He's got some basketball left, and finally, all the motivation and desperation to bring it out.

Rich Levine's column runs each Monday, Wednesday and Friday on Rich can be reached at Follow Rich on Twitter at http:twitter.comrlevine33

Celtics' Ceiling-to-Floor profiles: An award-winning summer for Rozier?


Celtics' Ceiling-to-Floor profiles: An award-winning summer for Rozier?

Every weekday until Sept. 7, we'll take a look at each player at the Celtics roster: Their strengths and their weaknesses, their ceiling and their floor. We continue today with Terry Rozier. For a look at the other profiles, click here.

BOSTON -- Terry Rozier has every reason to feel good about himself after this year's Summer League, where he was clearly the Boston Celtics’ best player. 
But what does Summer League success really mean in the grand scheme of things?
This isn’t the Olympics, where a good couple of weeks in the summer can lead to sudden endorsement opportunities. And a bad summer, on or off the court, won’t necessarily result in your personal stock taking a Ryan Lochte-like dip, either.
For Rozier, the summer has been a continuation of his emergence during the playoffs last season against the Atlanta Hawks, when his numbers were significantly better across the board in comparison to what he did during the regular season.
And while his role at this point remains uncertain, there’s a growing sense that what we saw in the summer was more than just Rozier making the most of his opportunity to play. 
It was the 6-foot-2 guard playing with the kind of confidence and overall swagger that Boston hopes to see more of in this upcoming season.  
The Ceiling for Rozier: Most Improved Player, Sixth Man candidate
Rozier never wanted to see teammate Avery Bradley suffer a hamstring injury in Game 1 of Boston’s first-round series with Atlanta last season. But he knows if not for that injury, he wouldn't have played as much as he did, nor would he be viewed as someone who could seriously compete for minutes this season.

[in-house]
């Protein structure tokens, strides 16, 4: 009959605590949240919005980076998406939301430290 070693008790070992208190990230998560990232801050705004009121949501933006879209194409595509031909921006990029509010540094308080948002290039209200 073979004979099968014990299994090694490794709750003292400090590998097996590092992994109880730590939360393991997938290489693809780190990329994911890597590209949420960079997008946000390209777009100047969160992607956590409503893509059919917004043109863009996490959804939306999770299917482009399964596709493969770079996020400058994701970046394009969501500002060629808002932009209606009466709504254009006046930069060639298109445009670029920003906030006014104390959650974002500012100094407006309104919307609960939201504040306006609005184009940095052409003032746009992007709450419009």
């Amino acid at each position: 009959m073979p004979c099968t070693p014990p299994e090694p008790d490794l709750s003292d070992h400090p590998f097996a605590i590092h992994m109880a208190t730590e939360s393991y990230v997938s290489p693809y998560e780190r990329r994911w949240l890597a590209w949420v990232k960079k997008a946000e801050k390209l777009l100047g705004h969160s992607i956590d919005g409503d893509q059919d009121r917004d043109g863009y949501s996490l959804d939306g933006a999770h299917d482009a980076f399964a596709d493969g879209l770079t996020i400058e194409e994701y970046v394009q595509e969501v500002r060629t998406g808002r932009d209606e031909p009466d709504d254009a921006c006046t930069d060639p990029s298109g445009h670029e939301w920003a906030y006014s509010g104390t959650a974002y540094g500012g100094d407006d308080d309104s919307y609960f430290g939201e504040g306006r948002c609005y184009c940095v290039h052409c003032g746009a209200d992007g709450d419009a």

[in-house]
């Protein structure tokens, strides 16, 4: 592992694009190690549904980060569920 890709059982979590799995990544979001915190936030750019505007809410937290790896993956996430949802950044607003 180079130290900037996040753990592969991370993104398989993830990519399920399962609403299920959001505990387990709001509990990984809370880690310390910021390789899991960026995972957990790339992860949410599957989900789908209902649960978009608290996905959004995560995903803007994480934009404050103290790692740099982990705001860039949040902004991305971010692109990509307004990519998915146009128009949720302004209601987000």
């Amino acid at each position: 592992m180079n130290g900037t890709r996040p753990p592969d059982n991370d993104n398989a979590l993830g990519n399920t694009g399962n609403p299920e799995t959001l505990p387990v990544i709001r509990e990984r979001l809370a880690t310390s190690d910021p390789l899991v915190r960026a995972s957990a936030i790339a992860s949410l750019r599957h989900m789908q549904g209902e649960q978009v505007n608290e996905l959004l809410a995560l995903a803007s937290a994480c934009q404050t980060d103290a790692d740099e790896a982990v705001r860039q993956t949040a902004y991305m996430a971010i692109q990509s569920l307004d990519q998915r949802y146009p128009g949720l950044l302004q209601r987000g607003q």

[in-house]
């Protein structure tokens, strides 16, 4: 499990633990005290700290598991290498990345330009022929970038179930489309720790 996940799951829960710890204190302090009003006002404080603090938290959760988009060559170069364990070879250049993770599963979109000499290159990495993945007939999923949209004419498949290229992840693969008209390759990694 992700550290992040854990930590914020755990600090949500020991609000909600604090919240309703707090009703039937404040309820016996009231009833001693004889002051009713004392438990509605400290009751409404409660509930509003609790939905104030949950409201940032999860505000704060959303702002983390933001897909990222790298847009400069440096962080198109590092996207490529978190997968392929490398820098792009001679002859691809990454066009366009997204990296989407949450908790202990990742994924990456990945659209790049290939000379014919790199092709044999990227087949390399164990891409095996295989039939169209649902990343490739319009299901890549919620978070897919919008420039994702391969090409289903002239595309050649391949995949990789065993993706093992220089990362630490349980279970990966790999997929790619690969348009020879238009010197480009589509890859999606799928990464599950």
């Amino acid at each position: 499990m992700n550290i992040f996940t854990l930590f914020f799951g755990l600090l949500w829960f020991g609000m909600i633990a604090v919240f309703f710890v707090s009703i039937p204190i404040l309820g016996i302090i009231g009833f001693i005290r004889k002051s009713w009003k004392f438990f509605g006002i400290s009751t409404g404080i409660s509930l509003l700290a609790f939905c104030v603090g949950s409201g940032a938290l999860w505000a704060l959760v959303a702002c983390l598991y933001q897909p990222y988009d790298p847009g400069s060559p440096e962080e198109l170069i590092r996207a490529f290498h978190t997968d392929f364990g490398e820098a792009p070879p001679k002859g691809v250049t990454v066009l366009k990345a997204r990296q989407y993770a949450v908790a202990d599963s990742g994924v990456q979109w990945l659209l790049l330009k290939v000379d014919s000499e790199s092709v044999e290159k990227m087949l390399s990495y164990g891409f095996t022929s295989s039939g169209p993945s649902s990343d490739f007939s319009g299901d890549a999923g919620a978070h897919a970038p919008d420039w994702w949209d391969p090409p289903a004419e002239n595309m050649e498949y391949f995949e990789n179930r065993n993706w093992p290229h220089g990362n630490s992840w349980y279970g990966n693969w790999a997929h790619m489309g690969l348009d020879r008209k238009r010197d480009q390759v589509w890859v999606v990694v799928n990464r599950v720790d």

That injury afforded Rozier playing time he had not seen in the 39 regular-season games he appeared in, when he averaged 8.0 minutes per contest.
In the playoffs, Rozier saw his playing time increase to 19.8 minutes per game, which naturally led to a rise in all of his statistics. 
It did more than help the Celtics compete with the Hawks. It provided a huge confidence boost for Rozier this past summer and will do the same going into training camp, where he believes he will be better-equipped to compete for playing time. 
Rozier already plays above-average defense for the Celtics. The big question mark for him has been whether he can knock down shots consistently. It certainly didn’t look that way during the regular season, when he shot 22.2 percent on 3s and just 27.4 percent from the field. 
Although the sample size is much smaller, he was able to shoot 39.1 percent from the field and 36.4 percent on 3s in the five playoff games he appeared in this past spring. 
So both Rozier and the Celtics feel good about the fact that his game in key areas such as shooting and assists are trending in the right direction. 
And if that continues he'll solidify a spot high atop the second unit, which could translate into him having a shot at garnering some Most Improved Player recognition.
The Floor for Rozier: Active roster
While his minutes may not improve significantly from a year ago, Rozier will likely enter training camp with a spot in Boston’s regular playing rotation.
On most nights the Celtics are likely to play at least four guards: Isaiah Thomas, Avery Bradley, Marcus Smart and Rozier. 
Look for him to get most of the minutes left behind by Evan Turner, who was signed by Portland to a four-year, $70 million deal this summer. 
Of course, Rozier’s minutes will be impacted in some way by how those ahead of him perform. But Rozier can’t consume himself with such thoughts. 
He has to force the Celtics’ coaches to keep him on the floor, And the only way to do that is to play well and contribute to the team’s success in a meaningful way. 
While his shooting has improved, Rozier is at his best when he lets his defense dictate his play offensively. 
In the playoffs last season, Rozier averaged 1.2 fast-break points per game, which was fifth on the team. 
Just to put that in perspective, Rozier averaged 19.8 minutes in the postseason. The four players ahead of him (Bradley, Thomas, Turner and Smart) each averaged more than 32 minutes of court time per night.
While it’s too soon to tell where Rozier fits into the rotation this season, his play this summer and overall body of work dating back to the playoffs last season makes it difficult to envision him not being on the active roster for most, if not all, of this season.

A make-or-break season ahead for Kelly Olynyk?


A make-or-break season ahead for Kelly Olynyk?

Every weekday until Sept. 7, we'll take a look at each player at the Celtics roster: Their strengths and their weaknesses, their ceiling and their floor. We continue today with Kelly Olynyk. For a look at the other profiles, click here.

BOSTON – The Celtics went into the playoffs last season well short of being at full strength. No player exemplified this more than Kelly Olynyk, a non-factor in postseason due to a right shoulder injury that required surgery in May.